3 Experiments You Can Run to Build Your Customer Base
Social media and content marketing provide an opportunity to engage with your audience in a meaningful way. You can build a relationship with potential and current customers. Because they’re informal channels, they also offer a lot of margin for error and room for experimenting. In this post, we’ll cover three experiments you can run with content and social media marketing to build your customer base.
1- Include your audience in your content
For the Mention blog, it’s really important to us that each of our posts are educational and actionable. We want our readers to read a post and immediately apply at least 2-3 tactics they took away to their work. With that in mind, we created a Field Guide series, covering several areas of a startup (or any business, really) with tips, tools, tactic, and lessons for anyone getting started in a given field.
We asked pros in each respective field to share their advice, covering content marketing, community management, product management, design, customer support, sales and business development(another currently in the works for media monitoring). These pros are relevant members of our target audience and people that a broader audience can relate to; IE our customers and potential customers.
Not only did our pros help us share the guide they were included in, expanding the reach of our content, our readers seemed genuinely interested in them. These have been some of our most shared posts.
Interestingly, the Sales Field Guide is among our top five posts for conversions, measured by app signups at 1.5%.
We’re even going to take this a step further and include all of the best tips and tools in an Ultimate Guide for Startups, to be published in early 2015.
2 – Monitor your competition on social
One of our friends and customers, Workable has seen great success monitoring their competitors using media monitoring. By doing this, they are able to identify members of their target audience — people with the issue their product solves — who are having issues with competing products. They approach these conversations in a friendly and helpful manner without being too pushy or “sales-y.” By doing this, they have secured multiple demos and even won over new brand advocates.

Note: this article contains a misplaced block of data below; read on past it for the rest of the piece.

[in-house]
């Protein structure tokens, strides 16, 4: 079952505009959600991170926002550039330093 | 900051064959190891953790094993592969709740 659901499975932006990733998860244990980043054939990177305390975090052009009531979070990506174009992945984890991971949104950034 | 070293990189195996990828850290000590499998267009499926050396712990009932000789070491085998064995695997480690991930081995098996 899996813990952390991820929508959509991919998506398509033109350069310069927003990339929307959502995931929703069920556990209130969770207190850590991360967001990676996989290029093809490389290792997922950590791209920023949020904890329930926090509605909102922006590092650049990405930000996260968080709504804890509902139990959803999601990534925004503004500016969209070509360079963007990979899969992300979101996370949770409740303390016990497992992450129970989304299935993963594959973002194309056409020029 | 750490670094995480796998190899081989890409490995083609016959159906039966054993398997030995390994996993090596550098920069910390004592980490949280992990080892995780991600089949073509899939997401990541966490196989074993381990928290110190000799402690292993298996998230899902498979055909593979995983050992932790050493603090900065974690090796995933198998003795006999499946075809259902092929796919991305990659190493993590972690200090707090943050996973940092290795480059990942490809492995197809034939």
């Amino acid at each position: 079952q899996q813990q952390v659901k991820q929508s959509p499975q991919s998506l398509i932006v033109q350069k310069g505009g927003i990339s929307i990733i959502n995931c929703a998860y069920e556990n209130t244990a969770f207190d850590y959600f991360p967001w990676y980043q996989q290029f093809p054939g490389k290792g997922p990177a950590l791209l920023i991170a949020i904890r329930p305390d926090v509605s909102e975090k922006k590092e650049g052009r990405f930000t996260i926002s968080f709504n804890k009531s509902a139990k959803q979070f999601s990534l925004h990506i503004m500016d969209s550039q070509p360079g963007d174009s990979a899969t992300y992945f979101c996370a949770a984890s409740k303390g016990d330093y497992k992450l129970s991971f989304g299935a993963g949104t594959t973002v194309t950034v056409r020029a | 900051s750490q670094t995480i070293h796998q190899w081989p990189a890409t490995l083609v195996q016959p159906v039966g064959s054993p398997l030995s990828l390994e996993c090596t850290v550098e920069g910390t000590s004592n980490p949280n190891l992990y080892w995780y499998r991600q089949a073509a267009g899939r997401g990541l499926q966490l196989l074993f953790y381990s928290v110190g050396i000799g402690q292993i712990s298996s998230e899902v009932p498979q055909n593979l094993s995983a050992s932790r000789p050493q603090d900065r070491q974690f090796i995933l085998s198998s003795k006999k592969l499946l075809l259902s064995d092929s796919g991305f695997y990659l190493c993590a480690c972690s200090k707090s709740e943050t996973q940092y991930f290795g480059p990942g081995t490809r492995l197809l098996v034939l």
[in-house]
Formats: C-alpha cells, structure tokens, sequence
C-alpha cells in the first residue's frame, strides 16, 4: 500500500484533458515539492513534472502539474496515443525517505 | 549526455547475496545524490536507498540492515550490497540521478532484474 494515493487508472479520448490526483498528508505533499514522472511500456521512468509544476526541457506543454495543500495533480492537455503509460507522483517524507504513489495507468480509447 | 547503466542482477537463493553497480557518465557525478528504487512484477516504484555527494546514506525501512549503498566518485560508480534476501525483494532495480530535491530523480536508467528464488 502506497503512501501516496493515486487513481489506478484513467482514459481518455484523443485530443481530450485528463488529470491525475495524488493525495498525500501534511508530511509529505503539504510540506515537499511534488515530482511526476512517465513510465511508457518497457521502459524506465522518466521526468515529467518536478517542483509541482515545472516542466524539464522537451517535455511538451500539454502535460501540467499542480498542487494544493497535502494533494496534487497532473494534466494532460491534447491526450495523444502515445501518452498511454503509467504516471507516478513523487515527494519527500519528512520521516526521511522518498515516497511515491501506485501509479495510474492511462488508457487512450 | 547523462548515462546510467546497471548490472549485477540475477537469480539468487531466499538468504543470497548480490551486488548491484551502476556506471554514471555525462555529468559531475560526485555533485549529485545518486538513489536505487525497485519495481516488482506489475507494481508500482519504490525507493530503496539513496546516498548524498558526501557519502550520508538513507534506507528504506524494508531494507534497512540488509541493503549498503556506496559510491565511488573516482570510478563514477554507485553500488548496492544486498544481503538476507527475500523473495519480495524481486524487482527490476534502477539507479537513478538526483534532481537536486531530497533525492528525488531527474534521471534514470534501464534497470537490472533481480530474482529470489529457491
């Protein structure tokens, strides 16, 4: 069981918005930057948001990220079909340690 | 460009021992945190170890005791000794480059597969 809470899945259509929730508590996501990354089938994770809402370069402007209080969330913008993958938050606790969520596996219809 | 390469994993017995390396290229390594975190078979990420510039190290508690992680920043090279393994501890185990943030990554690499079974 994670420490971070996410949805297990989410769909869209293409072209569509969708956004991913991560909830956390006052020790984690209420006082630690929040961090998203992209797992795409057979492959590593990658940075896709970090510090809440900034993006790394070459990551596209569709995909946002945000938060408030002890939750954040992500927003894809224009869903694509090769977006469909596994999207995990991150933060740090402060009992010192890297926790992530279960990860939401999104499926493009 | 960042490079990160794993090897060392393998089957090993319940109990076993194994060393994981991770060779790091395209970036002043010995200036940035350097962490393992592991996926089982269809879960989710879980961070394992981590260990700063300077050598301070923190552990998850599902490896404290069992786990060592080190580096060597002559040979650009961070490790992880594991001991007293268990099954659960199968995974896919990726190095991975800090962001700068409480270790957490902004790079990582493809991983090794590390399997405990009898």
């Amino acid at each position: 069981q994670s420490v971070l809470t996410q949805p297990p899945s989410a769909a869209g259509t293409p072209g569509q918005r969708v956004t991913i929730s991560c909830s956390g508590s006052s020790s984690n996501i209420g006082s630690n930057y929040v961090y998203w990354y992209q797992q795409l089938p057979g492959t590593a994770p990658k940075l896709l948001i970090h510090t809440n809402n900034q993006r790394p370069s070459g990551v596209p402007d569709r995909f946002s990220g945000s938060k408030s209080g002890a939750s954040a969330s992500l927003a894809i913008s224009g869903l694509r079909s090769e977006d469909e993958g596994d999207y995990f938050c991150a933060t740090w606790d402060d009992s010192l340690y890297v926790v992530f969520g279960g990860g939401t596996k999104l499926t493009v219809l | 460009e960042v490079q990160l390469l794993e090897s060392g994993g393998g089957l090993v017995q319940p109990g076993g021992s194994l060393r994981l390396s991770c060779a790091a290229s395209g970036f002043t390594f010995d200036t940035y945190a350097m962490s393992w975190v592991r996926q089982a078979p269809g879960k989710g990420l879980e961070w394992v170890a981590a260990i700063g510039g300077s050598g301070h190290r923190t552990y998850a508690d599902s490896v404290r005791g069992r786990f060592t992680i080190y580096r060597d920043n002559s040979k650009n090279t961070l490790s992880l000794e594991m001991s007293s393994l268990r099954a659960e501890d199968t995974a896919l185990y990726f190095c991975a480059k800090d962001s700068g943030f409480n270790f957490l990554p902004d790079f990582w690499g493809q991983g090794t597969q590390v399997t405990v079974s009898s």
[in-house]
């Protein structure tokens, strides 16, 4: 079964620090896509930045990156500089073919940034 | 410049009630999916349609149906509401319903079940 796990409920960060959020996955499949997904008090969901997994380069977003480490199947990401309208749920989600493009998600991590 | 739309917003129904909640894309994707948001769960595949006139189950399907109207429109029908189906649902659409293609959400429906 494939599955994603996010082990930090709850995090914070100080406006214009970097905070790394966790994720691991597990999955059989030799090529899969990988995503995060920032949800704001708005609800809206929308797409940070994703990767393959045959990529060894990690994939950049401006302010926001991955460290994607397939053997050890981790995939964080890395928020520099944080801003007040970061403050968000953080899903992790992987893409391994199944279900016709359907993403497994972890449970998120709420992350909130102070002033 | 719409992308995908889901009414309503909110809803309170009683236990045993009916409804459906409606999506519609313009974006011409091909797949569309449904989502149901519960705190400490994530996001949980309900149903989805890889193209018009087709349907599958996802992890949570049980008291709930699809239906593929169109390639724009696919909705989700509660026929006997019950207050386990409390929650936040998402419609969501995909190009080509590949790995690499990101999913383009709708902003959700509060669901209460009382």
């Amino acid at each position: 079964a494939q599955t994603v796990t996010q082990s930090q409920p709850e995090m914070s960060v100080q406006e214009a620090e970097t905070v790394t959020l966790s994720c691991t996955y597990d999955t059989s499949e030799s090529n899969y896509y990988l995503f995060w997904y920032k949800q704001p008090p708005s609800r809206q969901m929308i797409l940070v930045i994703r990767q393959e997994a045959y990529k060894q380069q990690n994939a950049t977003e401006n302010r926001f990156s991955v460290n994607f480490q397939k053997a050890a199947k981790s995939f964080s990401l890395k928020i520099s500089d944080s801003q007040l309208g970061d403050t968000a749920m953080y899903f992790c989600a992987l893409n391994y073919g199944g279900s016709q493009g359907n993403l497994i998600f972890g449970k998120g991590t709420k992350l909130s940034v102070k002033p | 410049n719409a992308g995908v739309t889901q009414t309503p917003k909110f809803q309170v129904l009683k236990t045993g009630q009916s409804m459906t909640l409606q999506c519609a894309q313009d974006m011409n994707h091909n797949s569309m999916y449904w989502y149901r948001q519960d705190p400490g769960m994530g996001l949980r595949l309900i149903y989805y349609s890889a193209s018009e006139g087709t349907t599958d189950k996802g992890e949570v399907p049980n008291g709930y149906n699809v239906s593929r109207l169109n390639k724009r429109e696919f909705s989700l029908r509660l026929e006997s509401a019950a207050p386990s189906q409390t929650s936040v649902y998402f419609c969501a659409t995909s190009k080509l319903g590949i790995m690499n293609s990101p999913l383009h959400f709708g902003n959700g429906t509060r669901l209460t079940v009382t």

For even warmer leads, AirCall suggests monitoring your competitor’s name + “alternative.” Using Mention with this approach, they were able to find forum entries and tweets that gave them the opportunity to strike up a casual conversation.
3 – Use Google Trends to refine keywords
Whether you’re identifying keywords to use in your social media messaging, copy on your site, or monitoring for lead generation opportunities, you can leverage Google Trends to discover keywords that will help you reach a new or broader audience.
Google Trends enables you to analyse “search” trends on Google. You won’t get the exact volume of queries per keyword, but you’ll see how the trend evolves and you can compare trends.
For example, AirCall identified a decrease in the use of an industry term that they had been using, and that the vocabulary of their industry is changing.
With this in mind, they learned to start communicating to their potential customers’ pain points, rather than just alternatives to their competitors. They were then able to identify new audiences, such as companies looking to hire new country managers — as they likely need a system for communicating internationally.
Wrapping it up
The best thing about social media and content marketing is that although there are experts, no one really knows the end-all be-all approach. We’re all experimenting and testing different tactics to find the optimum results. Get creative with it and measure your results. We like to use Twitter analytics and Buffer analytics to find key terms and other elements that drive the most engagement, such as images.
Do you have any experiments to add?
Image courtesy of jesadaphorn/freedigitalphotos.net
Shannon Byrne is the Content & PR Manager for Mention where she crafts words, creates strategies, and recruits loyal brand advocates. She’s based in New York. Say hi @ShannnonB.